Carnegie Hall is a concert venue in Midtown Manhattan, located at 881 Seventh Avenue, occupying the east stretch of Seventh Avenue between West 56th Street and West 57th Street, two blocks south of Central Park. Designed by architect William Burnet Tuthill and built by philanthropist Andrew Carnegie in 1891, it is one of the most prestigious venues in the world for both classical music and popular music. Carnegie Hall has its own artistic programming, development, and marketing departments, and presents about 250 performances each season.

4. Mast Brothers Chocolate Factory


Expected scene: A future baker brings his kind girlfriend to taste the best chocolate bar in town?

In the world of chocolate making, there’s the easy way, and there’s the Mast Brothers way. Unlike many chocolatiers who use couverture—discs of pre-made chocolate that can be remelted for confections and bars—Rick and Mike Mast are one of a dozen or so American chocolate artisans who hand make chocolate from cocoa bean to bar. Right now, they make about 200 bars a week in a 200-square-foot commercial kitchen in Williamsburg, ready to be witnessed!

5. Chelsea Market


Expected scene: I give up. Any volunteer?

Chelsea Market is an enclosed urban food court, shopping mall, office building and television production facility located in the Chelsea neighborhood of the borough of Manhattan. Built in the former National Biscuit Company factory complex where the Oreo cookie was invented and produced, the 22-building complex fills two entire blocks bounded by Ninth and Eleventh Avenues and 15th and 16th Streets, with a connecting bridge over Tenth Avenue.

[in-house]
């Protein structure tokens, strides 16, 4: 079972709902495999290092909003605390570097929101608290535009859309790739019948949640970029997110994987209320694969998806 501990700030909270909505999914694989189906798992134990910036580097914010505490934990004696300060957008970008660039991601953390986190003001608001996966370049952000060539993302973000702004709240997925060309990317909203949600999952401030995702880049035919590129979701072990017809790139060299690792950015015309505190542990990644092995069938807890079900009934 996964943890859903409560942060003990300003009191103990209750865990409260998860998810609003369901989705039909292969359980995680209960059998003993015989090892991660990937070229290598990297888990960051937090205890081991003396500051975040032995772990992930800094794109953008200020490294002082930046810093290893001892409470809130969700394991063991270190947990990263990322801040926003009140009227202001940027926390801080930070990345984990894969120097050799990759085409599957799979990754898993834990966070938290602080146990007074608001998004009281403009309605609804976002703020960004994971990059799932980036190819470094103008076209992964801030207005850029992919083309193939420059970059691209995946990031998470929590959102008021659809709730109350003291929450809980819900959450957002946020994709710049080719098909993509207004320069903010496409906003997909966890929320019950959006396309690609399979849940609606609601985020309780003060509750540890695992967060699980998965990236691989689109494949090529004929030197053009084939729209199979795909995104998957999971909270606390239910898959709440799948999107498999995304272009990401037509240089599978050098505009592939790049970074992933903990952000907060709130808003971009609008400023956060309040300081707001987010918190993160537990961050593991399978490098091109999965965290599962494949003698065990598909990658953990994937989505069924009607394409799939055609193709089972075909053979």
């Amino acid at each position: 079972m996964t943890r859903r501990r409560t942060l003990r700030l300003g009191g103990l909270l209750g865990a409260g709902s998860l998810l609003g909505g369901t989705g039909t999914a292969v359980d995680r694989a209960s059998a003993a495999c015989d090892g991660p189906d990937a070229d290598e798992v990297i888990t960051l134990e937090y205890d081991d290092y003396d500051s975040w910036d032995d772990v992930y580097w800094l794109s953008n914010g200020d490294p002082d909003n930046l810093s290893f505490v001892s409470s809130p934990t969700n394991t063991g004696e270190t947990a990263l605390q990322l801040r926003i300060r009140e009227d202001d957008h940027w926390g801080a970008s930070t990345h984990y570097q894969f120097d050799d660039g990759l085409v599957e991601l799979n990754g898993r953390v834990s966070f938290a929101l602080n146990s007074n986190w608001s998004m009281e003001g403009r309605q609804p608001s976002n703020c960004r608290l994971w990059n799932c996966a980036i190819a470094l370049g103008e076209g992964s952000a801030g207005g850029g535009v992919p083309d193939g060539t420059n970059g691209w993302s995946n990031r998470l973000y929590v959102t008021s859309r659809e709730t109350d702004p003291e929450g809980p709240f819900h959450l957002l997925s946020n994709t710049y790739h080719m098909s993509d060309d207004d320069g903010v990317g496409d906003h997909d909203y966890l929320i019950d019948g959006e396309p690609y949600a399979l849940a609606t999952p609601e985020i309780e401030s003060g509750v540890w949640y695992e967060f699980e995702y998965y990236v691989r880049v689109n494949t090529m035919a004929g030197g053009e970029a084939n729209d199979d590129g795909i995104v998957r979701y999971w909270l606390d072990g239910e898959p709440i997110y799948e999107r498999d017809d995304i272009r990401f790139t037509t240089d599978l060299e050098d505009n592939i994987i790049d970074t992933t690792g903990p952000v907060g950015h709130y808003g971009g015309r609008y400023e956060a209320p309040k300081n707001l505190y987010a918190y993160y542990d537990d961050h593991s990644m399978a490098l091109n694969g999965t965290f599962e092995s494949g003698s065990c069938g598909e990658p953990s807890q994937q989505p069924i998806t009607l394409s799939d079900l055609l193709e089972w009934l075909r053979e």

I’m so dying to visit these places next year, and I believe that Nico would have the same excitement quo eagerness! New York, wait for our second visit!

What Makes a Princess Queen?

This thought came accross my mind during the trip back home from HNMUN training earlier this afternoon.

To my limited knowledge, outside the philosophical realm, you’re a queen when you’re either: a) regnant: an official female heir (daughter) of a King inheriting his land and people, or b) consort: a normal citizen who weds a member of the royal family who is or, later, becomes the King.

But then, does a little girl deserve the prefix of queen as soon as she’s institutionally engaged (read: married) to the man with throne, or shall she not be entitled to such powerful jargon before she could prove to people in her country that she does possess wisdom, trained by the merciful teacher named ‘experience’? Does a princess need to acquire certain qualities, traits, or level of tangible skills in order to be a queen? In a world with meritocracy system, what can justify her higher position in the societal structure?

Linguistically speaking, (meaning: to include certain amount of subjectivity) how can the word ‘princess’ so oftenly correlated to an image of a kind yet spoiled girl in a luxuriously spacious room who is obliged to simultaneously study statesmanship and sewing lessons whereas ‘queen’ constitutes a completely different persona of exceptionally sound and sensible woman whose people worship and love?

My first attempt of answer was: time.

Time forces you to age. Time adds extra height and weight to your body, as well as extra wrinkles to your previously smooth face. But that’s not merely it. Time lets you undergo a sequence of problems and unhappy endings from which you can extract big lessons. Time allows a princess’ mind to grow and discover new emotions. Time permits you to be familiarized with different situations, and thence understand different strategies to deal with different issues.

Yet again, can time guarantee that you will be able to rule a country, or be completely relied by the ruler himself?


Dear Queen, what makes you deserve all the respect?

Another contributing factor, I believe, is experience.

I strongly negate the idea that ‘experience’ is inherently embedded in ‘time’. I believe that a 9 year old kid can be wiser than somebody in their 40s, evidently because he’s got through certain calamity or story that gave him valuable lessons.